Man charged with murder of 95-year-old woman has long criminal history

William Crumbaugh was in court again Thursday, just one day after being arraigned on a murder charge.

Thursday, he was arraigned in Graves County for driving under the influences on a suspended license, tampering with evident, and marijuana possession. Crumbaugh faces those charges after the death of 95-year-old Helen Adams.

It was Monday that state police say Crumbaugh rear-ended the riding lawn mower Adams was operating. It happened on Kentucky 1820 in Graves County. His bond is at $500,000.

Prior to these arraignments, we learned, Crumbaugh has years of criminal history.

In 2008 Crumbaugh pleaded guilty to a DUI in McCracken County. In 2010 he was charged with having marijuana in Carlisle County.

He pleaded guilty to another DUI charge in McCracken County in 2012. In September 2012 he pleaded guilty to reckless driving and driving on a DUI-suspended license.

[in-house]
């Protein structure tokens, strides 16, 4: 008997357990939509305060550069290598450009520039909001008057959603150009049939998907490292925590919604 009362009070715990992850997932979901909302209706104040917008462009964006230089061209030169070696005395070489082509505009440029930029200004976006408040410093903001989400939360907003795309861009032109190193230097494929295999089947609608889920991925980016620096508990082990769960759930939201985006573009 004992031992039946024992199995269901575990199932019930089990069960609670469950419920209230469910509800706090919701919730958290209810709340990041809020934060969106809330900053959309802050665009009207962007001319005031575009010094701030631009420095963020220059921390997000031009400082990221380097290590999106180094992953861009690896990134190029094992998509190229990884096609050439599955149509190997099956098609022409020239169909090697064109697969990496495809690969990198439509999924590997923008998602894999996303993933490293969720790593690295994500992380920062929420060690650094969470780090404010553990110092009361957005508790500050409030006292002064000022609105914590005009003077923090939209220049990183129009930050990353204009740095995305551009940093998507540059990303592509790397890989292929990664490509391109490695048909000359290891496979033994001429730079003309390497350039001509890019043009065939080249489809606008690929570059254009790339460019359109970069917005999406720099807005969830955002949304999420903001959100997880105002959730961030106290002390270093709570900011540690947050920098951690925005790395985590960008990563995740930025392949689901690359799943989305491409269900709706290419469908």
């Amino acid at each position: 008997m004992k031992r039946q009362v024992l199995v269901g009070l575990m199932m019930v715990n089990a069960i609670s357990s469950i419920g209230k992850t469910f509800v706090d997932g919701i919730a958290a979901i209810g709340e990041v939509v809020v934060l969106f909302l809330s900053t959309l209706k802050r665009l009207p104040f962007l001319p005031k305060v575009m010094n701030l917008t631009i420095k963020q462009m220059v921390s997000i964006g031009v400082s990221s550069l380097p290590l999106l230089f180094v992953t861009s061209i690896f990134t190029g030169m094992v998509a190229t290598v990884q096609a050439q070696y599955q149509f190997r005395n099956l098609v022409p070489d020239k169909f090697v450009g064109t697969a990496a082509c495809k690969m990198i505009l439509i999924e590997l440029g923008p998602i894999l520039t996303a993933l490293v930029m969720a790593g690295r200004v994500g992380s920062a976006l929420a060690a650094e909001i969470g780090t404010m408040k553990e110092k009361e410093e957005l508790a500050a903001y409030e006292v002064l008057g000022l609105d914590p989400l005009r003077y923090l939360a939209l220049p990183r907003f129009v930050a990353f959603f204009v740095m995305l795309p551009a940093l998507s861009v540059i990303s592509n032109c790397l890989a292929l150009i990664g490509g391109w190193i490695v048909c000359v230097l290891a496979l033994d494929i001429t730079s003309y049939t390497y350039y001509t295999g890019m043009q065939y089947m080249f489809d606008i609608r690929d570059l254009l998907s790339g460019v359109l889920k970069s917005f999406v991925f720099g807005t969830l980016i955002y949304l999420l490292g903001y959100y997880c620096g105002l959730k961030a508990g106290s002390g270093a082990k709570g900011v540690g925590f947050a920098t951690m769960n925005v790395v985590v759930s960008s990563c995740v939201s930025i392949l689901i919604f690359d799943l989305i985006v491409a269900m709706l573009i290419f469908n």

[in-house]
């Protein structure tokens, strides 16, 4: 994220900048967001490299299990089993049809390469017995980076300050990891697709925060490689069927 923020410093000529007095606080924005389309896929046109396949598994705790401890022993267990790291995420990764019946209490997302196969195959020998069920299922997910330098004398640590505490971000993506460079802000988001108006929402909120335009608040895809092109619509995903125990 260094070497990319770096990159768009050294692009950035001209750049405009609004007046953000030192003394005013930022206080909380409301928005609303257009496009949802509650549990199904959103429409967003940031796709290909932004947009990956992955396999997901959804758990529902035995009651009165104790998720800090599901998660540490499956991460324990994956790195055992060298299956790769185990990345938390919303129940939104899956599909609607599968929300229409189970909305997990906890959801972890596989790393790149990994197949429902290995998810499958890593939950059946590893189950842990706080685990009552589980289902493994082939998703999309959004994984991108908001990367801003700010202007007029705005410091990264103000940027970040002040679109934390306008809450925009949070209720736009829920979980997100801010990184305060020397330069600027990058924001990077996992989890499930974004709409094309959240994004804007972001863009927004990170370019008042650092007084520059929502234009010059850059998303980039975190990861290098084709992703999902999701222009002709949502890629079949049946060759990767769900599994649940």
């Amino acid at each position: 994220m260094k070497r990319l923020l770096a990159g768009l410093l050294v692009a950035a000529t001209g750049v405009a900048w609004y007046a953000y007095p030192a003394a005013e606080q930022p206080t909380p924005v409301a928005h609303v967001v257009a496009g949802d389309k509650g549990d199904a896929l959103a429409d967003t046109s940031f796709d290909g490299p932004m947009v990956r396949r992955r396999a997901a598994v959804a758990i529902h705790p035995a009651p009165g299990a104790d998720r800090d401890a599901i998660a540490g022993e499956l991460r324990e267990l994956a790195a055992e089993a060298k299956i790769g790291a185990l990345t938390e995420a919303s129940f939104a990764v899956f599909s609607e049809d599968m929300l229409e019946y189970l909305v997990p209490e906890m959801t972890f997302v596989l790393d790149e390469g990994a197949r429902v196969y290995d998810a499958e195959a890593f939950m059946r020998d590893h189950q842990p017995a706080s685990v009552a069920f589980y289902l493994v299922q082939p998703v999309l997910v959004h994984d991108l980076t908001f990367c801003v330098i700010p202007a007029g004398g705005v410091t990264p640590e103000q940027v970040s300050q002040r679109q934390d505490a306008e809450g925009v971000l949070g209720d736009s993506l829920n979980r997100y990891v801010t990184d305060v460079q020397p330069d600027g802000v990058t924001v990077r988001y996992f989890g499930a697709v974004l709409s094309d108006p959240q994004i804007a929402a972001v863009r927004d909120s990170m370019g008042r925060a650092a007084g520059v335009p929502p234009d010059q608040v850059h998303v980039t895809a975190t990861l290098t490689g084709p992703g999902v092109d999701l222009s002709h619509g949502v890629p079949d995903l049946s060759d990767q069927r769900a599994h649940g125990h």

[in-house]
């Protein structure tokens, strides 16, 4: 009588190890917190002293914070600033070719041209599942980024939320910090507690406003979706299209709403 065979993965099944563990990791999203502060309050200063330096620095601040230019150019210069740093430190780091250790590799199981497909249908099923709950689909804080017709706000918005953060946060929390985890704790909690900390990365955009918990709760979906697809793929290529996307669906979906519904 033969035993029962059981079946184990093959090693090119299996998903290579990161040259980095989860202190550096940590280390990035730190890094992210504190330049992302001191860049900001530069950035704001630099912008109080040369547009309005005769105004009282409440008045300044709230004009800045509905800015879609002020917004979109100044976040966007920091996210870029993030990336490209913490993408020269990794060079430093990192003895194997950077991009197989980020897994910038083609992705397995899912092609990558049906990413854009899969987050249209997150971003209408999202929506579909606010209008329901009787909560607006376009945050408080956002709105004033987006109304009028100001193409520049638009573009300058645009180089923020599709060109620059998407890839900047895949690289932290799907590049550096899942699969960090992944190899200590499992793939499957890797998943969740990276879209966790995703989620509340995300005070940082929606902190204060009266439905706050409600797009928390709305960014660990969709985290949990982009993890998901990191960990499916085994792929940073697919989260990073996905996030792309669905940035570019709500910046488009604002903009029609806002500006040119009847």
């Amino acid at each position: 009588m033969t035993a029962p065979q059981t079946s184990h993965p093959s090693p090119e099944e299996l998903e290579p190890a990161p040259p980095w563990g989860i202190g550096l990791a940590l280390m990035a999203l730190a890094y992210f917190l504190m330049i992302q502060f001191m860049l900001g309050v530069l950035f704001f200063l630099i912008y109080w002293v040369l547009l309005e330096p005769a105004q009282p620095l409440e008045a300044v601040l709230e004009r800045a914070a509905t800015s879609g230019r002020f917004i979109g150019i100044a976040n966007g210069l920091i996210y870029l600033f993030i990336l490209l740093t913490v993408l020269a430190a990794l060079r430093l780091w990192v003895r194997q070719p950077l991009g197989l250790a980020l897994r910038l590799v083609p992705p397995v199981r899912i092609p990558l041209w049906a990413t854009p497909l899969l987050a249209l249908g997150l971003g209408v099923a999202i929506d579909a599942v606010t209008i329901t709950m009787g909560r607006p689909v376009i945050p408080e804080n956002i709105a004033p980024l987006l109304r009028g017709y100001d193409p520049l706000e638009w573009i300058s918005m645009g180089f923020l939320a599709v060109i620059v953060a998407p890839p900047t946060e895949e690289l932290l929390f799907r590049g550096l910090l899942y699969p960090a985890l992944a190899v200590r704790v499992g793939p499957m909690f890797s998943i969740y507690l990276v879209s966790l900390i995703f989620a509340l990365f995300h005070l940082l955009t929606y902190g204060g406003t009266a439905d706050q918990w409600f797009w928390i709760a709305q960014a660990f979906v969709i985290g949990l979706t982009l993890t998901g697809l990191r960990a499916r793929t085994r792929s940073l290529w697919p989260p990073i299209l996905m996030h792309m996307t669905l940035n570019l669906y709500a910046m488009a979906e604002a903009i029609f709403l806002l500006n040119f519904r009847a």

Last February, Crumbaugh pleaded guilty in McCracken County to driving on a DUI-suspended license and again in June for driving on a suspended license. The latest charge he pleaded guilty to in September was possession of methamphetamine and marijuana.

McCracken County Commonwealth Attorney Daniel Boaz says “under the law, in regards to possession of a controlled substance such as methamphetamine, crack cocaine, heroin, things of that nature, the legislature has enacted statutes that call for treatment and rehabilitation instead of automatic incarceration.” That’s why Crumbaugh wasn’t in jail in September.

Boaz told me Crumbaugh had until November to prove he was getting rehab. The law, Boaz and the Sheriff’s office cited today, is House Bill 463. Boaz said it’s designed to help offenders get off drugs and to reduce the jail population.

“It’s not that they just walk away. The court imposes rules on them, and they’re supposed to abide by those rules. And, obviously, Mr. Crumbaugh didn’t,” Boaz said.

We also spoke with Judge Tim Kaltenbach, who says the last time Crumbaugh was in court it was on drug charges. His decision to opt for rehab instead of jail is Kentucky State law.

Crumbaugh will have a preliminary hearing on the murder charge and those traffic violations next Wednesday. 

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